Child suffered ‘stress and terror’ at Giraffe Childcare creche

Court hears Emilie Kiely suffered psychological injuries at Stepaside creche

A four-year-old girl, who allegedly suffered psychological injuries while attending a creche mentioned in an RTÉ expose on the mistreatment of children, has been offered a settlement of €15,000, a court has heard.

However, Judge James O’Donohue in the Circuit Civil Court said the damages offer was not enough and rejected it which means the claim by Emilie Kiely will now go to a full trial before another judge.

The court heard that Emilie, during a five-months period when she attended Giraffe Childcare, at Belarmine Copse, Stepaside, Enniskerry Road, Co Dublin, allegedly “suffered stress, emotional upset and terror”.

The creche had denied liability in a full defence to the child’s claim but, Judge O’Donohue was told, had made the “without admission of liability” settlement offer.


Emile, who first attended the creche when she was eight-months-old, had left after the airing of the RTÉ programme, Prime Time Investigates, which exposed the treatment of children at a number of creches.

Barrister Michael Connellan said Emilie had attended the creche on a daily basis and had been moved to the ‘toddlers room’ in September 2012 until the end of January 2013.

The court heard in her claim that during those five months, Emilie's parents, John and Caroline Kiely, of Sandyford Downs, Sandyford, Dublin, noticed changes in her behaviour.

‘No creche, no creche’

Emilie had been anxious and stressed when she was being dropped at the creche during the week or when passing in front of it during the week-end, and would say “no creche, no creche.”

The judge heard that Emile was allegedly often withdrawn, red faced and tired when she was collected from the creche in the evening, and would sometimes fall asleep in the car. Her sleep had been disturbed.

The Kielys had allegedly discussed their daughter’s issue with the relevant minder at the creche, who assured them Emilie had been receiving the appropriate level of care.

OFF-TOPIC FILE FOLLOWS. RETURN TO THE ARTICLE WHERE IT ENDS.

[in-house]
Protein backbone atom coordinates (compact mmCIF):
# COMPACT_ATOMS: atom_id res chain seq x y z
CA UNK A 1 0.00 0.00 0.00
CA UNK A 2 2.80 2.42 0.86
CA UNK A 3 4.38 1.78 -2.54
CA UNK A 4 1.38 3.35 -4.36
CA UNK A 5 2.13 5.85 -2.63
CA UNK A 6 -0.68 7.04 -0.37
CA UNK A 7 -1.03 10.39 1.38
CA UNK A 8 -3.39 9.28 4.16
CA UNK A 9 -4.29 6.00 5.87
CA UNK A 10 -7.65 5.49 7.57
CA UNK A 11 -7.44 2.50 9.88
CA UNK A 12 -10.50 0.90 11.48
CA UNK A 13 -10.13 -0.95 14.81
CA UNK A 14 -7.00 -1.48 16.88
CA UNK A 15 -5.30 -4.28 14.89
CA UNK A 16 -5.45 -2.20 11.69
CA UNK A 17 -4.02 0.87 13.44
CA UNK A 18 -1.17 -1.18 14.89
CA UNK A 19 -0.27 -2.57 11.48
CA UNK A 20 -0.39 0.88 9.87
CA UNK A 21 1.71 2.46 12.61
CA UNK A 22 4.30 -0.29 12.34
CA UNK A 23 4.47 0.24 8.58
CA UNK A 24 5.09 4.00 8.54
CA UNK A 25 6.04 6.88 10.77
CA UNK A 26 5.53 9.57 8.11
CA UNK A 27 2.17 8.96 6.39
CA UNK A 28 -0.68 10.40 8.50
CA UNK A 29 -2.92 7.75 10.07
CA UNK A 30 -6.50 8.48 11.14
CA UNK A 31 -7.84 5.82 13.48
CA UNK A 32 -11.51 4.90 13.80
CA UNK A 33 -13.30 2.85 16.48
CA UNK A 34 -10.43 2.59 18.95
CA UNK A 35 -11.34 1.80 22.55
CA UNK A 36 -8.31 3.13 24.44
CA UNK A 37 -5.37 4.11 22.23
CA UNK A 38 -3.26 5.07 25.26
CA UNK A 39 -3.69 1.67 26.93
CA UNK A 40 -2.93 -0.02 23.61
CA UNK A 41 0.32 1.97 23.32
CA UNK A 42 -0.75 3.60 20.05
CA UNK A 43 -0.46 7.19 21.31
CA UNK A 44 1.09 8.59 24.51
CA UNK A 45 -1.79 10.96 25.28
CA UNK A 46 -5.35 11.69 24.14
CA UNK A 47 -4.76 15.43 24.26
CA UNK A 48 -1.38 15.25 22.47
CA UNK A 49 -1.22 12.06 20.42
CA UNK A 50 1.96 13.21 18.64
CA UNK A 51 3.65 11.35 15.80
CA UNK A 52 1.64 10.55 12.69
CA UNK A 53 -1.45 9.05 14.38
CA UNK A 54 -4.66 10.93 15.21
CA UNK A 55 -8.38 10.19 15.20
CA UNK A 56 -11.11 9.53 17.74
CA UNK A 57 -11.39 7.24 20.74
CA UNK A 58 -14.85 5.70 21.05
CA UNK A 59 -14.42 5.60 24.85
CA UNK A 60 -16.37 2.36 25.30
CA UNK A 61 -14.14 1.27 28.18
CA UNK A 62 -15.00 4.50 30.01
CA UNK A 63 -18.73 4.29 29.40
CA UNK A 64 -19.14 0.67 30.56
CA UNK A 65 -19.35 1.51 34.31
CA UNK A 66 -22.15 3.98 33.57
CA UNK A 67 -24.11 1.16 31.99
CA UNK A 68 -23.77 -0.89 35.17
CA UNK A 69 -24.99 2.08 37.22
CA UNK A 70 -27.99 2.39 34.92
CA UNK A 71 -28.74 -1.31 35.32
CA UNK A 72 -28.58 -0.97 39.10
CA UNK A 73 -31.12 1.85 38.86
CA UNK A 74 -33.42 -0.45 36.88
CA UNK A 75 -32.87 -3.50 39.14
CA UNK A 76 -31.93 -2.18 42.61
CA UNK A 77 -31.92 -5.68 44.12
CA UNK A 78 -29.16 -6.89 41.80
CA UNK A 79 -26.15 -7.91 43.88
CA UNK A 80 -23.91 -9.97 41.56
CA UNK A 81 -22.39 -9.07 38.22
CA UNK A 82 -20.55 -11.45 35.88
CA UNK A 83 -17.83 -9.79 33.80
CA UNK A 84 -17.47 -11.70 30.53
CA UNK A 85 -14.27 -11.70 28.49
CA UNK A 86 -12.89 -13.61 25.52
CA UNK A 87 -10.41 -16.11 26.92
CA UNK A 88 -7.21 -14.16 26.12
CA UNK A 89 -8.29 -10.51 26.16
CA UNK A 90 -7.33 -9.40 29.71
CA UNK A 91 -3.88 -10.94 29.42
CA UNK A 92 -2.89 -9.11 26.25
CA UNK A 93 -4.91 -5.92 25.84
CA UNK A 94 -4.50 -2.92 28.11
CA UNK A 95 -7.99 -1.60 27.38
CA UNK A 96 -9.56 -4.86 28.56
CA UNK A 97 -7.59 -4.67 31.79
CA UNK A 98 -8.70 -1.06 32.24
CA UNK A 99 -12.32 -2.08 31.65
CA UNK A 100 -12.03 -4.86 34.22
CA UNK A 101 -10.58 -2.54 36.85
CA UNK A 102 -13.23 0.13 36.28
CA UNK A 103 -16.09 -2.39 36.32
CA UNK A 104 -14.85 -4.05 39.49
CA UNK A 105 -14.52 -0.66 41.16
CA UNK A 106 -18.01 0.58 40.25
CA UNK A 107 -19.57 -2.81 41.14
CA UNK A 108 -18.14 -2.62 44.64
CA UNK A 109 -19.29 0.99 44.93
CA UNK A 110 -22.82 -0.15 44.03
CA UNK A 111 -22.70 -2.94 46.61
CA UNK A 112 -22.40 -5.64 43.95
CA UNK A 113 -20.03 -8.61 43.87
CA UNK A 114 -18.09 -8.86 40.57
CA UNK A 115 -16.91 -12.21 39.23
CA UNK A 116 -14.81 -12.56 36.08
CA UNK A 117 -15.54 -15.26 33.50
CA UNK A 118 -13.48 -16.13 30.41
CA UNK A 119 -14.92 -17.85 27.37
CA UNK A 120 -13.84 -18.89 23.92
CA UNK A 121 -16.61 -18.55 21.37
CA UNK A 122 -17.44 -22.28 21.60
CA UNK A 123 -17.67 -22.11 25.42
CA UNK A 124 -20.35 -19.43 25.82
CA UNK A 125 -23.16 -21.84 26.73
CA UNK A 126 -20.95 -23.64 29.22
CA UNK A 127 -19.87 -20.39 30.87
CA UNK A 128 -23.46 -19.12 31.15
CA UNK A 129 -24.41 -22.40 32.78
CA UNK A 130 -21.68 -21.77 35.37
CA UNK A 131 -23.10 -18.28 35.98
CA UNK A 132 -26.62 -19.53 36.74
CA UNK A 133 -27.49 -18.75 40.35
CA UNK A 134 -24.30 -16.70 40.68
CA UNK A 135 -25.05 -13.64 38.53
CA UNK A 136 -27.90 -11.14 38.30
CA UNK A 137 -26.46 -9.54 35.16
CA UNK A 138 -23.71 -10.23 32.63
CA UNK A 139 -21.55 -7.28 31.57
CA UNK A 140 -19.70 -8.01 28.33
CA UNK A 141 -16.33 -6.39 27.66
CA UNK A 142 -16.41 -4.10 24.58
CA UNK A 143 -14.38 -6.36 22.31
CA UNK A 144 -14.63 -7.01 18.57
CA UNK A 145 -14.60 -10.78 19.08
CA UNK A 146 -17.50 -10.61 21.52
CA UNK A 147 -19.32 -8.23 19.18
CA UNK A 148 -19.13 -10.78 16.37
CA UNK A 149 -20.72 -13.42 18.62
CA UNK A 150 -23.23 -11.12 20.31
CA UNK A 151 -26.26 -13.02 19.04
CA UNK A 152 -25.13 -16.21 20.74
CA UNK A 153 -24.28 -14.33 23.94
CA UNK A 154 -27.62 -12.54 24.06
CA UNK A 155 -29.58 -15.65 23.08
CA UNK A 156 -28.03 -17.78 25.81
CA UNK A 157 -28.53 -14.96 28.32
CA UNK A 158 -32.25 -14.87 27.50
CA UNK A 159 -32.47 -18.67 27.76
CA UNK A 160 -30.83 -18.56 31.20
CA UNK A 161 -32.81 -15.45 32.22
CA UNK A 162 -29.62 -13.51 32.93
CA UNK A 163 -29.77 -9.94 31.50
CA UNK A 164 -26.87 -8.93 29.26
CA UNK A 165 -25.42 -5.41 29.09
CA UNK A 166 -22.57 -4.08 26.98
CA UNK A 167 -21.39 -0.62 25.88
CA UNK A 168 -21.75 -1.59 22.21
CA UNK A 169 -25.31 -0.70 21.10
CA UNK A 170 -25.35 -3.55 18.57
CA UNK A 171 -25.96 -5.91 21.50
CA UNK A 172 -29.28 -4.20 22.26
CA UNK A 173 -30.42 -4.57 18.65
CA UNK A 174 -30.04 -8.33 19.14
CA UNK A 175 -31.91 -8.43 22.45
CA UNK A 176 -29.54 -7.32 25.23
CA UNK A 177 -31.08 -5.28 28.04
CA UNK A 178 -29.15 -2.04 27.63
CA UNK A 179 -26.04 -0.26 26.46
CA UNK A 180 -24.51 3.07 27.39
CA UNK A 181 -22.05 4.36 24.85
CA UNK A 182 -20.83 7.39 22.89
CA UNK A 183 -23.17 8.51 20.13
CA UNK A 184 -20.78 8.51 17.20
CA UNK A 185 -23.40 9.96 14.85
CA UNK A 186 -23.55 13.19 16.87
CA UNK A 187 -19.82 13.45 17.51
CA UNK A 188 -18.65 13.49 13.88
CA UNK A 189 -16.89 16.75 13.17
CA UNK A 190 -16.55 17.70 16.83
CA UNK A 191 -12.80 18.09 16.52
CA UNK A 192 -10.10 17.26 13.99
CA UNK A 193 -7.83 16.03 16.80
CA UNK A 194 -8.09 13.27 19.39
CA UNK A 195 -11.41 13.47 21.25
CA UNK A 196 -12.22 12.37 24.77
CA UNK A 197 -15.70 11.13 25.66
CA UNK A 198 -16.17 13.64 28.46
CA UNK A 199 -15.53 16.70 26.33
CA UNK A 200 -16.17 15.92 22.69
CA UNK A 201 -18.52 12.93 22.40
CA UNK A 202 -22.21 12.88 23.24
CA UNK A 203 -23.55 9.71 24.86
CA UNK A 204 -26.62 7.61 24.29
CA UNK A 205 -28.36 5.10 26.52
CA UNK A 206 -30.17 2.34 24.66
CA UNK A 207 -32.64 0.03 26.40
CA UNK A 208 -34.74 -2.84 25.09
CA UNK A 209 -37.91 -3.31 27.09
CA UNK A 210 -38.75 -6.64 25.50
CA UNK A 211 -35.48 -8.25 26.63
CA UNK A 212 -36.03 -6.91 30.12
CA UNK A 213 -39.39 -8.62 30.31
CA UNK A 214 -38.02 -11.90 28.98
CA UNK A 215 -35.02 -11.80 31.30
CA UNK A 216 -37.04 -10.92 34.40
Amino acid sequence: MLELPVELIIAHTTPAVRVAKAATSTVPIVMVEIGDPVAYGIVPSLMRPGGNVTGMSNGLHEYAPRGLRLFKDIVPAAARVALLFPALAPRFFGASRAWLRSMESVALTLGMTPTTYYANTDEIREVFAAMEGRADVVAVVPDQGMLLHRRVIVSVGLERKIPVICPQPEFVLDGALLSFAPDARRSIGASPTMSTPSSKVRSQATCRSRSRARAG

Judge O’Donohue heard Emilie’s behaviour improved in February 2013 when she was moved to another room because of her age and intended natural progression.

Emilie’s parents John and Caroline, according to documents opened to the court, revealed the Kiely family had been in shock when they had watched the TV programme as it allegedly showed the minder they had spoken to behaving angrily and screaming at children.

The court was told that a psychologist’s report established that Emilie had been exposed to a harsh childcare regime while she attended the toddlers room where the regime was described as “socially, emotionally and behaviourally inappropriate”.

Emilie, through her father John, sued Giraffe Childcare, with a registered office at Adamstown Avenue, Castlegate, Adamstown, Lucan, Co Dublin. Her parents have also sued the creche in separate proceedings.

The court heard the creche had made a €15,000 settlement offer. Mr Connellan said that although liability was in issue in the case, he was confident Emilie would win her claim if it went to a full hearing.

Judge O’Donohue refused the offer and the matter was adjourned for a full hearing at a date to be fixed by the Circuit Court office.